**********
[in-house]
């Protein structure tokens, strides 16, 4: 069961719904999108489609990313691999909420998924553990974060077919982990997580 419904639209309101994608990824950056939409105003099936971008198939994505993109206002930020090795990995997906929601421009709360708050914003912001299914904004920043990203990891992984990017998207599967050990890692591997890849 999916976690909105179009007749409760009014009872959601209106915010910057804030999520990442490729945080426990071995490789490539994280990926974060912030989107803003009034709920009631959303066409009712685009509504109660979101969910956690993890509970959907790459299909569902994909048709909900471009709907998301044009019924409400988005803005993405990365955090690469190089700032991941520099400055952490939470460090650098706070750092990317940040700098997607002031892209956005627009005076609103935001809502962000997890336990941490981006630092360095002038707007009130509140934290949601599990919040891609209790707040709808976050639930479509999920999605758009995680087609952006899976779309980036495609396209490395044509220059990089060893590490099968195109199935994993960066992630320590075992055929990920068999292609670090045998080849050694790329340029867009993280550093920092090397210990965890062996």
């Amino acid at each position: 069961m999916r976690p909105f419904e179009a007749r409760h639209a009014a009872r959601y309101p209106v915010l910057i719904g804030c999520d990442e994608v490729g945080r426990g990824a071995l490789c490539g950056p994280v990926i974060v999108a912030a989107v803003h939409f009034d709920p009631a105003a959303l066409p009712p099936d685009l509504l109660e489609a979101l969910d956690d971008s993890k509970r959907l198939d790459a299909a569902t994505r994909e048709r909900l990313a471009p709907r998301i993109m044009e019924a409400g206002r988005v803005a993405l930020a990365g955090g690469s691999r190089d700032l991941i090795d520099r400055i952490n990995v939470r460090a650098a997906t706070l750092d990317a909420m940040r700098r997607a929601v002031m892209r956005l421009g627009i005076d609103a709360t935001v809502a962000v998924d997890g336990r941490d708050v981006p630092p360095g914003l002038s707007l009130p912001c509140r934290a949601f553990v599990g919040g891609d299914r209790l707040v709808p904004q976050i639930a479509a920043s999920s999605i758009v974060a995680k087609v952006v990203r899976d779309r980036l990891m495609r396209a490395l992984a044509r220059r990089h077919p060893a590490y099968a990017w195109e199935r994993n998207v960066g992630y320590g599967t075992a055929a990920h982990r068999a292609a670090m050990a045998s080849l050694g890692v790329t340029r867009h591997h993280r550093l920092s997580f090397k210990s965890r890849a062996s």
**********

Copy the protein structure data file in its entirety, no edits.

[in-house]
């Protein structure tokens, strides 16, 4: 069961719904999108489609990313691999909420998924553990974060077919982990997580 419904639209309101994608990824950056939409105003099936971008198939994505993109206002930020090795990995997906929601421009709360708050914003912001299914904004920043990203990891992984990017998207599967050990890692591997890849 999916976690909105179009007749409760009014009872959601209106915010910057804030999520990442490729945080426990071995490789490539994280990926974060912030989107803003009034709920009631959303066409009712685009509504109660979101969910956690993890509970959907790459299909569902994909048709909900471009709907998301044009019924409400988005803005993405990365955090690469190089700032991941520099400055952490939470460090650098706070750092990317940040700098997607002031892209956005627009005076609103935001809502962000997890336990941490981006630092360095002038707007009130509140934290949601599990919040891609209790707040709808976050639930479509999920999605758009995680087609952006899976779309980036495609396209490395044509220059990089060893590490099968195109199935994993960066992630320590075992055929990920068999292609670090045998080849050694790329340029867009993280550093920092090397210990965890062996």
């Amino acid at each position: 069961m999916r976690p909105f419904e179009a007749r409760h639209a009014a009872r959601y309101p209106v915010l910057i719904g804030c999520d990442e994608v490729g945080r426990g990824a071995l490789c490539g950056p994280v990926i974060v999108a912030a989107v803003h939409f009034d709920p009631a105003a959303l066409p009712p099936d685009l509504l109660e489609a979101l969910d956690d971008s993890k509970r959907l198939d790459a299909a569902t994505r994909e048709r909900l990313a471009p709907r998301i993109m044009e019924a409400g206002r988005v803005a993405l930020a990365g955090g690469s691999r190089d700032l991941i090795d520099r400055i952490n990995v939470r460090a650098a997906t706070l750092d990317a909420m940040r700098r997607a929601v002031m892209r956005l421009g627009i005076d609103a709360t935001v809502a962000v998924d997890g336990r941490d708050v981006p630092p360095g914003l002038s707007l009130p912001c509140r934290a949601f553990v599990g919040g891609d299914r209790l707040v709808p904004q976050i639930a479509a920043s999920s999605i758009v974060a995680k087609v952006v990203r899976d779309r980036l990891m495609r396209a490395l992984a044509r220059r990089h077919p060893a590490y099968a990017w195109e199935r994993n998207v960066g992630y320590g599967t075992a055929a990920h982990r068999a292609a670090m050990a045998s080849l050694g890692v790329t340029r867009h591997h993280r550093l920092s997580f090397k210990s965890r890849a062996s």